From 6 April 2006 there are a number of important changes to CPR. In particular, the postcode for any address must be given. If, when you submit a claim to the court, the claim form does not have a postcode, you will need to ask the Judge for permission to serve your claim without it.
There is no additional fee for this but it should be noted, if you leave the postcode out and fail to ask permission of the Judge then, although the court will issue your claim, it will be retained by the court and will not be served unless and until the missing postcode is provided or a judge gives permission for service without it. If you do not know the postcode for an address you can obtain the information from the Royal Mail Address Management Guide or from their website at www.royalmail.com.
In addition, defendants will be asked to provide their date of birth when replying to a claim, and claimants will be asked to provide the defendants date of birth to the court (where known) when applying for judgment.
Further information can be obtained from the HMCS website at www.hmcourts-service.gov.uk/judgments.htm.
Fraudulent claims and contempt of court
There has been a lot of publicity about the recent case of a claimant who alleged that, while walking along a pavement, he fell injuring his knee, with two others providing witness statements in support.
Evidence came to light that the knee injury had been suffered during a football match on the same day. Initially the claimant amended his case to say that the injury had occurred before the match, but that his knee had hurt throughout the match and had become worse. However, he subsequently sought to discontinue the proceedings on the basis, he claimed, of legal advice.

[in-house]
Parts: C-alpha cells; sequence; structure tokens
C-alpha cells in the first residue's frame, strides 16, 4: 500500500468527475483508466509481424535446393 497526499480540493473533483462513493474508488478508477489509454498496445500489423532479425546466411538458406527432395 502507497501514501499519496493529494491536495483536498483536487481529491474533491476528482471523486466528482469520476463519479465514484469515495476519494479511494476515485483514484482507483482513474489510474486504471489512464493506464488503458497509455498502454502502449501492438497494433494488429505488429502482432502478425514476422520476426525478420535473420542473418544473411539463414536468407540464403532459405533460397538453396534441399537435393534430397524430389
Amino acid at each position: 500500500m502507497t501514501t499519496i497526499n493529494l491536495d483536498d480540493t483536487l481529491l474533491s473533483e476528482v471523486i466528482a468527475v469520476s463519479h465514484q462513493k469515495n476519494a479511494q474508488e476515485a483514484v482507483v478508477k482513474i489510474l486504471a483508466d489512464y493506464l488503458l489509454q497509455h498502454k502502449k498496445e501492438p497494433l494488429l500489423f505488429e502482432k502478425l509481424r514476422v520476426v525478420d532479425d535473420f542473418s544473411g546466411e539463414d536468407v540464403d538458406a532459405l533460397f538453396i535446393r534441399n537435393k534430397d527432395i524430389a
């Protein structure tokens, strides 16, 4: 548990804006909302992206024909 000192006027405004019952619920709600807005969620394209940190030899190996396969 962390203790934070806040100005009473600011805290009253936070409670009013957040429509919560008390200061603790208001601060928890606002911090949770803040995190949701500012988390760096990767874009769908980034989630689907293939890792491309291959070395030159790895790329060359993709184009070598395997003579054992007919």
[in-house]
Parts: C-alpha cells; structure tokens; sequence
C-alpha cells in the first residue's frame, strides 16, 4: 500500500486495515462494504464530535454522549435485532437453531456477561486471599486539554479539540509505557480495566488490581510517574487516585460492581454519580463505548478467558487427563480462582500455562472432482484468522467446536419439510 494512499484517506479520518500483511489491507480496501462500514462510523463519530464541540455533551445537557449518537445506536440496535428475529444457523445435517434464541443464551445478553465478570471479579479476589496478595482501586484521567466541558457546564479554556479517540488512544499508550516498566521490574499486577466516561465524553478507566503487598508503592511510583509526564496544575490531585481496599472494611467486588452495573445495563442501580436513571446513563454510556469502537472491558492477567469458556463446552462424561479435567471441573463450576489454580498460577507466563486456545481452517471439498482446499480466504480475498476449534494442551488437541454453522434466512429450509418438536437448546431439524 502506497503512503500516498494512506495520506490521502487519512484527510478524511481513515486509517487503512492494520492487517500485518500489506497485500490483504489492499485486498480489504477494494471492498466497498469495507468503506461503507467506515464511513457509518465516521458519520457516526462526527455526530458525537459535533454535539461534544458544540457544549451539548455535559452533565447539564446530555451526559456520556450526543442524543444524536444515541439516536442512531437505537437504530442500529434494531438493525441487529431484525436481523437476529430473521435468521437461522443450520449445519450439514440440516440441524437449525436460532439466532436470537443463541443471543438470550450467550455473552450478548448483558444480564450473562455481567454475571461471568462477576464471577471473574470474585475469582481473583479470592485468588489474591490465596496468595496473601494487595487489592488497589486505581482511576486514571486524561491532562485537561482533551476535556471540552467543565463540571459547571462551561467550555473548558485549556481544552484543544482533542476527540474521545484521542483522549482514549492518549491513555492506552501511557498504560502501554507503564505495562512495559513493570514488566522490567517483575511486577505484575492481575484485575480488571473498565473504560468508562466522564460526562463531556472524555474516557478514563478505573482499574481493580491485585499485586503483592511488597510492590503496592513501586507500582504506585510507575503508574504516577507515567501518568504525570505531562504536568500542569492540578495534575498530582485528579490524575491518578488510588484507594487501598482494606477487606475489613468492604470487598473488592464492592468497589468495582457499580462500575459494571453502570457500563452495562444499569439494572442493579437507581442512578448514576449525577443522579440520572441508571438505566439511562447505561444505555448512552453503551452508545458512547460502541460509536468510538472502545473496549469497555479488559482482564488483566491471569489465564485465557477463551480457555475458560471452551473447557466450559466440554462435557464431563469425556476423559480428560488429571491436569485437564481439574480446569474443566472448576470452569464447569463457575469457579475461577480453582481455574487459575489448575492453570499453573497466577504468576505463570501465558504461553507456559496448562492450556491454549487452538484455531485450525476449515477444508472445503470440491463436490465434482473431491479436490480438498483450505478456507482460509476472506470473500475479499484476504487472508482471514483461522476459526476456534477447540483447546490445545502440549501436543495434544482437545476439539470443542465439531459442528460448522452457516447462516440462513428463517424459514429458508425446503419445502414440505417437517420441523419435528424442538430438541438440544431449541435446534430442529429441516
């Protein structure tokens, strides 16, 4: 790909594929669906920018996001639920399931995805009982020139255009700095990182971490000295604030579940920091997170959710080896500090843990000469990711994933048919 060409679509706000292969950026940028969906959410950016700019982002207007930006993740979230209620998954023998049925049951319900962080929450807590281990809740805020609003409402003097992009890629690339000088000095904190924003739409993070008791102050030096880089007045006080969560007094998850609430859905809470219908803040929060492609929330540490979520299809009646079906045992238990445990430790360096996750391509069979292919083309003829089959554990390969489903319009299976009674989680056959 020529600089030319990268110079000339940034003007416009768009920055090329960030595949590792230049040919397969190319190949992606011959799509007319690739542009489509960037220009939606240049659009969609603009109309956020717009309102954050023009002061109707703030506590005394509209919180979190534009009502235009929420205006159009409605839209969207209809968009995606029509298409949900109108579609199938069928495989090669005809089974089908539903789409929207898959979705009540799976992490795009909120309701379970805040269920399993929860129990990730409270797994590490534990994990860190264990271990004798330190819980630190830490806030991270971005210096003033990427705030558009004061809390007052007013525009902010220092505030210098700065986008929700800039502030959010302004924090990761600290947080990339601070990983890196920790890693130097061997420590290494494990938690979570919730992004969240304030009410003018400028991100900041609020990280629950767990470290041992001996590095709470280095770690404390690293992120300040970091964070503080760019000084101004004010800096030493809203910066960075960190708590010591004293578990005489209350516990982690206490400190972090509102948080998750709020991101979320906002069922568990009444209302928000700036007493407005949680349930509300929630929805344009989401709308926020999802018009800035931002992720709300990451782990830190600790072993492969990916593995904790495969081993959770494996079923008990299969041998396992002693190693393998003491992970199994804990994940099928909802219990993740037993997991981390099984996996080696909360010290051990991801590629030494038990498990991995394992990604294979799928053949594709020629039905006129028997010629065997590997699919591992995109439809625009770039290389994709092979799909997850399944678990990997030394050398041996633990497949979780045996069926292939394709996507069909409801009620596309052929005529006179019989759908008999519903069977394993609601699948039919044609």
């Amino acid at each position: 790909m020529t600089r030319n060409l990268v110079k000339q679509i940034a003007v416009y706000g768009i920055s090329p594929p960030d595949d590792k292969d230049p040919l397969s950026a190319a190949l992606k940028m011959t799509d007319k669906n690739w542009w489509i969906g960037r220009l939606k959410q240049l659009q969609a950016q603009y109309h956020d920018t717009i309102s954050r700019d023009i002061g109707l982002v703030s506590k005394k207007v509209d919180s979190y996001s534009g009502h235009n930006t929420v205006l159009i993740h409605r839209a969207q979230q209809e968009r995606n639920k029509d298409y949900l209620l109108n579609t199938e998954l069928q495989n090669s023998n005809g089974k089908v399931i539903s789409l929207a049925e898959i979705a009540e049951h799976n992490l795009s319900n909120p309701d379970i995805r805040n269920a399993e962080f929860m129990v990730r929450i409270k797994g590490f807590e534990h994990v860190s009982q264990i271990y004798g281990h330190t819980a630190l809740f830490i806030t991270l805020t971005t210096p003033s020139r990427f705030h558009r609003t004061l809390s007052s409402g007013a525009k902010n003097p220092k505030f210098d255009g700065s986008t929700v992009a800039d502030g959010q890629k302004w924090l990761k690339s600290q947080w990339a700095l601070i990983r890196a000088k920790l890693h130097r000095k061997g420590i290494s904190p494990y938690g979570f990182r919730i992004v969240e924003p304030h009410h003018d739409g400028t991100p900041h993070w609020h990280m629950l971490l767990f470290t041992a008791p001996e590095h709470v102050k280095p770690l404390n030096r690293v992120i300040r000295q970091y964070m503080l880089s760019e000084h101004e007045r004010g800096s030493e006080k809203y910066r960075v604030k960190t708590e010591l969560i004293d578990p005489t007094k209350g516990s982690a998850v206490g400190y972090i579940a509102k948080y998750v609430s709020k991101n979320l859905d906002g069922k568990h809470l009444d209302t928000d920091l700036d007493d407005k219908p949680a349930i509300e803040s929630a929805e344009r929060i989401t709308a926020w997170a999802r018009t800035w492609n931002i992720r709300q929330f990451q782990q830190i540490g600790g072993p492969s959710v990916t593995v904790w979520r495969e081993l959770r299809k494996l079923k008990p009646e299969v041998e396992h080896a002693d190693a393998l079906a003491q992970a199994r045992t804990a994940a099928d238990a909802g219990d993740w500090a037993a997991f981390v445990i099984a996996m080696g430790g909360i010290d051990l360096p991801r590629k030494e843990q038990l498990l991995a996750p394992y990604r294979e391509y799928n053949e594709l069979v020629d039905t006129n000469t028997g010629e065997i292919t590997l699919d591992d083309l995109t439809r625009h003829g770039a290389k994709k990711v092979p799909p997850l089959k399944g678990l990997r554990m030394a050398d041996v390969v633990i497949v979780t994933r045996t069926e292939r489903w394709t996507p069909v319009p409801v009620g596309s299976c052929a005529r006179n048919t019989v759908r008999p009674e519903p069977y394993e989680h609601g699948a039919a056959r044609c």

The employers commenced proceedings to commit the claimant for contempt of court. The Judge held that it was clear beyond reasonable doubt that he had not sustained any injury while walking along the pavement. Upon his own evidence he had been dishonest in a number of ways such as by deliberately failing to disclose that he had played a football match a short period after he had allegedly suffered the injury, and by asserting that as a result of the alleged injury he had been unable to play football for a substantial period. He was a very unreliable and dishonest witness.
The local authority had satisfied the criminal burden of proof. The evidence of the two witnesses was also to be regarded as false. Each of the three of them knew that their evidence was false. The application to commit to prison for contempt of court was granted.
Does a joint settlement meeting affect the operation of Part 36?
The claimant issued proceedings against the Ministry of Defence for injuries suffered during a training exercise. It was a substantial claim but the medical evidence did not support all of the residual disability and the claim was reduced from over £1,000,000 to £240,000. The MOD made a Part 36 payment into court of £150,000.
The parties were ordered to attend a pre trial joint settlement meeting but no agreement was reached. At trial, damages of £155,000 were awarded with costs reduced by 25 per cent to reflect the fact that the award had only just beaten the payment into court and the fact that the claimant had exaggerated his evidence.
The MOD appealed contending that the Judge should have taken into account the proceedings of the joint settlement meeting as it had gone with the intention of negotiating and making an offer to settle; and that costs should have been reduced by more than 25 per cent.
The Court of Appeal held that the scheme for joint settlement meetings made it clear that the process was confidential and that offers made and rejected were confidential unless stated to be without prejudice as to costs. No inferences could be drawn from the fact that the parties attended the meeting.
The MOD could have protected its position by making an earlier Part 36 offer and by making a further payment in after the unsuccessful joint settlement meeting. The reduction the Judge made was well within the Judge’s wide discretion.